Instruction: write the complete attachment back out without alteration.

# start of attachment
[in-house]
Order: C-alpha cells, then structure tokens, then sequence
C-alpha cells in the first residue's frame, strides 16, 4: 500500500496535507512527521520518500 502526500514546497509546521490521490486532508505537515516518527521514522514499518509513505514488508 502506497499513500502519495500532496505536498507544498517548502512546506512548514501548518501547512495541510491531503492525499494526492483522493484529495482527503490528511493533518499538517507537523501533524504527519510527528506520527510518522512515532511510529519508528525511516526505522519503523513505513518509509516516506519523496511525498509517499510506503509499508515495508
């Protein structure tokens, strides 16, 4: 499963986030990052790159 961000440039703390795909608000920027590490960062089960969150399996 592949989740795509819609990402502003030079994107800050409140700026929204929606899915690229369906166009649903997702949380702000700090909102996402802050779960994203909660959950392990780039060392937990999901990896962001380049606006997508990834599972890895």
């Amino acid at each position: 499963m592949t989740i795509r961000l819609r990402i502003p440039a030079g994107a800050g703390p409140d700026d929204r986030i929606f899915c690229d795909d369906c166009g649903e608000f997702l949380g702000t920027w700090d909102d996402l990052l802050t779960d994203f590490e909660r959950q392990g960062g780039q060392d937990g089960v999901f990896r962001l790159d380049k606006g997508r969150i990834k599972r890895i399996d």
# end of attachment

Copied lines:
[in-house]
Order: C-alpha cells, then structure tokens, then sequence
C-alpha cells in the first residue's frame, strides 16, 4: 500500500496535507512527521520518500 502526500514546497509546521490521490486532508505537515516518527521514522514499518509513505514488508 502506497499513500502519495500532496505536498507544498517548502512546506512548514501548518501547512495541510491531503492525499494526492483522493484529495482527503490528511493533518499538517507537523501533524504527519510527528506520527510518522512515532511510529519508528525511516526505522519503523513505513518509509516516506519523496511525498509517499510506503509499508515495508
């Protein structure tokens, strides 16, 4: 499963986030990052790159 961000440039703390795909608000920027590490960062089960969150399996 592949989740795509819609990402502003030079994107800050409140700026929204929606899915690229369906166009649903997702949380702000700090909102996402802050779960994203909660959950392990780039060392937990999901990896962001380049606006997508990834599972890895």
């Amino acid at each position: 499963m592949t989740i795509r961000l819609r990402i502003p440039a030079g994107a800050g703390p409140d700026d929204r986030i929606f899915c690229d795909d369906c166009g649903e608000f997702l949380g702000t920027w700090d909102d996402l990052l802050t779960d994203f590490e909660r959950q392990g960062g780039q060392d937990g089960v999901f990896r962001l790159d380049k606006g997508r969150i990834k599972r890895i399996d």